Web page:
Allstate, like American Family Insurance, offered us an Elite pricing option with a higher deductible for wind and hail damage ($1,000) and a lower-priced Base insurance option with a costlier deductible (one percent of the total cost). The odds that you’ll make a claim for wind and hail are high in Denver, so we’d be taking a considerable risk by picking the Base option. The Elite tier also includes many optional coverages, such as identity theft protection and building code upgrades. The Elite option averaged about $700–$1,000 less per year for our sample home than USAA, State Farm, and Farmers, but like American Family, it covered us at a lower replacement cost — about 60 percent of our home’s market value. If you feel uncomfortable with the replacement cost quoted by an insurer, be sure to negotiate.
How to Get the Most out of your Colorado Homeowners Insurance
We’ll say it again: Location matters.
According to Allstate, the most common claims in Denver are for theft, water damage, and hail — and according to the Denver Post, a bad hailstorm lasting just a few minutes can lead to far costlier claims than a forest fire that burns for days. Meanwhile, Durango, a smaller city in southwestern Colorado, manages to dodge hailstorms (it didn’t have one in 2017, while Denver had 19, according to StormerSite). Durango also enjoys fewer claims for property crime, hence its more affordable policy prices.
Average Annual HO-3 Policy Prices in Colorado
|American Family Insurance||$1,530||$1,459||$849||$1,640|
Based on government data from July 2017.
Then there’s Sterling. While it’s smaller than Durango in population, it has an unfortunate geography: It averages two tornadoes per year. That risk of disaster drives up the price of insurance.
Colorado’s two largest metro areas, Denver and Colorado Springs, are comparable in price across providers — although those numbers will vary depending on your home, coverage, discounts, and more.
Wildfires in 2012 sparked big Colorado homeowners insurance reform.
More than 2 million Coloradans live in the wildland-urban interface, in idyllic homes amid mountains and pines. Unfortunately, the risk of wildfires is highest there, and it puts pressure on premium prices.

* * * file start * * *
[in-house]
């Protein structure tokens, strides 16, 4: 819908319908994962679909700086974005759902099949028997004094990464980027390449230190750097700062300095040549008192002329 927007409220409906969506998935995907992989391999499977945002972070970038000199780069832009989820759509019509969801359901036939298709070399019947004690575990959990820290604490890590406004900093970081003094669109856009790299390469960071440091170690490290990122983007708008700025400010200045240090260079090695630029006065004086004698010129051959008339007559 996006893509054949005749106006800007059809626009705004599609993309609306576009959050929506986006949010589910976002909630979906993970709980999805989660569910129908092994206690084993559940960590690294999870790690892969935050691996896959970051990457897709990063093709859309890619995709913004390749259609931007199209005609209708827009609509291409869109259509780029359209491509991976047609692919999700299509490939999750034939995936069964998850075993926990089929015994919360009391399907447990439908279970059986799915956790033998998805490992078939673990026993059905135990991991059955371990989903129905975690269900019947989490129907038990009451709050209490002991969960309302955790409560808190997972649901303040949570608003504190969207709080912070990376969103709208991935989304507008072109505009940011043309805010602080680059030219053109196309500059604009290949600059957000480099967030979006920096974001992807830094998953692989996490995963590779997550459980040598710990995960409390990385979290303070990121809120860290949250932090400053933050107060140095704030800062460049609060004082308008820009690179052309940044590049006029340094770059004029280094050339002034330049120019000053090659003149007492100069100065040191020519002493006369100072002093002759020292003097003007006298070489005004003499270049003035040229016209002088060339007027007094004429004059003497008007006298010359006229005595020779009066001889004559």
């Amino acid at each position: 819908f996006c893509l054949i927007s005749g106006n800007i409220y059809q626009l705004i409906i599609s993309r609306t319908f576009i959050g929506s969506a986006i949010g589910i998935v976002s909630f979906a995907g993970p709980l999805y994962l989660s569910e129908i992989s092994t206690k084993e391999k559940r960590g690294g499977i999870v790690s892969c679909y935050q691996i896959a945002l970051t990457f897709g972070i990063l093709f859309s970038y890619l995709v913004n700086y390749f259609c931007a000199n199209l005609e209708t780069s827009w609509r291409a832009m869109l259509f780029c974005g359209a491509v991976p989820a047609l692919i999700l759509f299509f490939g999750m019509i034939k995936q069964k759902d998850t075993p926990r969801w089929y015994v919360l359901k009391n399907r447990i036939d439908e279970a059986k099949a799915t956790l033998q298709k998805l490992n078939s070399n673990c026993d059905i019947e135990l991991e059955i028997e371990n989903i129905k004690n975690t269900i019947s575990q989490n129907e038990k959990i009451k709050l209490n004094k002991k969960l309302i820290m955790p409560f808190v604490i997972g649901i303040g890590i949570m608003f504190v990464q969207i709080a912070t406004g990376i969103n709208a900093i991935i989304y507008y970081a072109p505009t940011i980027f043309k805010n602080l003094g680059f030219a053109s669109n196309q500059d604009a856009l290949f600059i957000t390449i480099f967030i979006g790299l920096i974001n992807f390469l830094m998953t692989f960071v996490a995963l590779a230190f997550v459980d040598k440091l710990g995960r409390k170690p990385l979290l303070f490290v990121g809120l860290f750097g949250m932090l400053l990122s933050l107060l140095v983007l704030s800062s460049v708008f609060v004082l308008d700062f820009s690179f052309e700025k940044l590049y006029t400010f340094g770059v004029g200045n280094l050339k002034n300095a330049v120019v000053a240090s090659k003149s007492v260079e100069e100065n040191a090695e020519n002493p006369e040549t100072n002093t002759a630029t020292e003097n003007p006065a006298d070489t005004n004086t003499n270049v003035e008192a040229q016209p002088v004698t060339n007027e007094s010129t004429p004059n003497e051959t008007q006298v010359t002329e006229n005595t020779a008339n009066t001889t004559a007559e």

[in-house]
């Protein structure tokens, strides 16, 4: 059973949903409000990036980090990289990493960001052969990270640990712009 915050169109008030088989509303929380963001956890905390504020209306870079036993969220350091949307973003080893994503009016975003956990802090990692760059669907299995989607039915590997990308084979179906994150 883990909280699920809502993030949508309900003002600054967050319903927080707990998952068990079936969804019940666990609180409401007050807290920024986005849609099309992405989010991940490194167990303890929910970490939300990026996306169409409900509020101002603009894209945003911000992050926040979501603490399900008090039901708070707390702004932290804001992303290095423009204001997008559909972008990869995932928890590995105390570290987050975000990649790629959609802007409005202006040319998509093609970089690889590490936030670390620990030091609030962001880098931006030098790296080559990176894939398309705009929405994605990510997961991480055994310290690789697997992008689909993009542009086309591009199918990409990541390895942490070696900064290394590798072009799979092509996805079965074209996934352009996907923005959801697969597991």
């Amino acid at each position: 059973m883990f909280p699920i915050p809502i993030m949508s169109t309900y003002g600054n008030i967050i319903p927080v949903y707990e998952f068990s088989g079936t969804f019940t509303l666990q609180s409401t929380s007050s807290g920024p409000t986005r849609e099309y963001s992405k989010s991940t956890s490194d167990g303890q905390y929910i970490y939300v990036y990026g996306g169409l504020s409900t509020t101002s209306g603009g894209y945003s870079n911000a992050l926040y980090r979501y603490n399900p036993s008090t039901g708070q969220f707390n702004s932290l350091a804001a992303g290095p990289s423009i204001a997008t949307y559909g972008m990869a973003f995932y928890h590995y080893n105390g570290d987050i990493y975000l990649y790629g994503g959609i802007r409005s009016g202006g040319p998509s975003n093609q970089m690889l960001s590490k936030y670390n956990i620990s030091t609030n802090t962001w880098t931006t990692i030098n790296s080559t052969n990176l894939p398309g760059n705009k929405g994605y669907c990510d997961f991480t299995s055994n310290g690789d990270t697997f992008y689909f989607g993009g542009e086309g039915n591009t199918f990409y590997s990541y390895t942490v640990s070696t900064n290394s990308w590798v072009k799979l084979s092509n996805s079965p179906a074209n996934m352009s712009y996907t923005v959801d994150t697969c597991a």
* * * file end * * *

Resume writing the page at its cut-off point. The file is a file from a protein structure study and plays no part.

The Waldo Canyon wildfire of 2012 caused more than $450 million of damage, destroying over 300 homes. The devastation exposed a lot of problems with homeowners insurance in the state: Typically, insurers offer 12 months of living expenses for people as their homes are being re-built, but for many victims, 12 months wasn’t enough time, and they were left out in the cold.
In addition, many homeowners were lost in the confusing terms of their policy, and didn’t understand that “replacement costs” did not mean that their home would be replaced, but rather that the insurance company would only replace the home up to a specified dollar amount. Lucy Buck, an insurance agent for State Farm based in Denver, goes to extra lengths to make sure her customers understand replacement costs, but says, “There’s been a lot of litigation and confusion around the term.”
In 2013, Gov. John Hickenlooper signed the Homeowners Insurance Reform Act, with the goal of improving communication and understanding between insurers and the insured. Among its provisions:
- Homeowners insurance policies must have more detailed disclosures, and be written at a 10th-grade reading level or lower.
- Homeowners and their insurers must carefully discuss “replacement value” up front rather than after the home is destroyed, and language in the written policies must define replacement costs for customers — i.e., that they may not cover the total costs of replacement for a home.
- All insurers must offer at least 12 months of living expenses for affected customers, and must offer the option for 24 months of living expenses.
- Insurers must offer policyholders extended replacement-cost coverage for at least 20 percent of the replacement limit, plus another 10 percent to cover laws and ordinances.
- Insurers must consider estimates from contractors solicited by the policyholders.
Beware of “stormchasers.”
Hail is such a widespread problem in Colorado that it has spawned its own cottage industry of roofing scammers. After a really bad hailstorm, scammers — known as “stormchasers” — often go door-to-door promising roof repairs, says the Denver Post. If you get an unlicensed contractor to perform hail repairs, you could end up damaging your home and your insurance premium.
Early June 2016 saw damaging hail throughout metro Denver, which spawned a local coalition led by the Better Business Bureau and the Colorado Division of Homeland Security and Emergency Management to raise awareness about these shady contractors. Most contractors don’t work door to door. Before you sign a contract with a roofing contractor, here are some tips from the coalition on how to avoid getting played.
- Don’t get pushed into signing a contract right away. Try to compare estimates with another contractor first.
- Make sure the contractor is registered to conduct business in Colorado by checking this database, and see to it that they have a permanent address and federal tax ID number.
- Ask for proof of the contractor’s insurance.
- Don’t pay a contractor in full until the work is complete.
- Don’t sign a contract with blank entries, or wishy-washy language, where a contractor may be able to add in terms later that you didn’t agree to.
- Make sure the contract you sign complies with Senate Bill 38.